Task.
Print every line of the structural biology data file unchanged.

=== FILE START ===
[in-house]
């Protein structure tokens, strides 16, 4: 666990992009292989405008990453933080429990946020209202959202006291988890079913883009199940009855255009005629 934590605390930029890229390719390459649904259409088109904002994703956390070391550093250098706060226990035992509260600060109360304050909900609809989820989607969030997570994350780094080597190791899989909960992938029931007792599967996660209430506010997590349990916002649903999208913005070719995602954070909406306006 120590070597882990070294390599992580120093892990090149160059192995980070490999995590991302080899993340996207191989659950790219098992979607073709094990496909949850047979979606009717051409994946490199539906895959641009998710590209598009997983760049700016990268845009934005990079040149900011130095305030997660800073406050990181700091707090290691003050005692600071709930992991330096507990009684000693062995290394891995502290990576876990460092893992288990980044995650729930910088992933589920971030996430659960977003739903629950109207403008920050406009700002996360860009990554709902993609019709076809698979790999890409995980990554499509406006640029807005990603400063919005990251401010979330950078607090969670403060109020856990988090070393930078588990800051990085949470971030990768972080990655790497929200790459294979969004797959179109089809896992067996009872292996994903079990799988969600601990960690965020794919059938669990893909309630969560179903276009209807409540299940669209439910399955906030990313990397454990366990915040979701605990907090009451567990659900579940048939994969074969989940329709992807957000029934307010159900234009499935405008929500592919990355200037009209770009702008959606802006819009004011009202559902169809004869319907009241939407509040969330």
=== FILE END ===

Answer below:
[in-house]
């Protein structure tokens, strides 16, 4: 666990992009292989405008990453933080429990946020209202959202006291988890079913883009199940009855255009005629 934590605390930029890229390719390459649904259409088109904002994703956390070391550093250098706060226990035992509260600060109360304050909900609809989820989607969030997570994350780094080597190791899989909960992938029931007792599967996660209430506010997590349990916002649903999208913005070719995602954070909406306006 120590070597882990070294390599992580120093892990090149160059192995980070490999995590991302080899993340996207191989659950790219098992979607073709094990496909949850047979979606009717051409994946490199539906895959641009998710590209598009997983760049700016990268845009934005990079040149900011130095305030997660800073406050990181700091707090290691003050005692600071709930992991330096507990009684000693062995290394891995502290990576876990460092893992288990980044995650729930910088992933589920971030996430659960977003739903629950109207403008920050406009700002996360860009990554709902993609019709076809698979790999890409995980990554499509406006640029807005990603400063919005990251401010979330950078607090969670403060109020856990988090070393930078588990800051990085949470971030990768972080990655790497929200790459294979969004797959179109089809896992067996009872292996994903079990799988969600601990960690965020794919059938669990893909309630969560179903276009209807409540299940669209439910399955906030990313990397454990366990915040979701605990907090009451567990659900579940048939994969074969989940329709992807957000029934307010159900234009499935405008929500592919990355200037009209770009702008959606802006819009004011009202559902169809004869319907009241939407509040969330």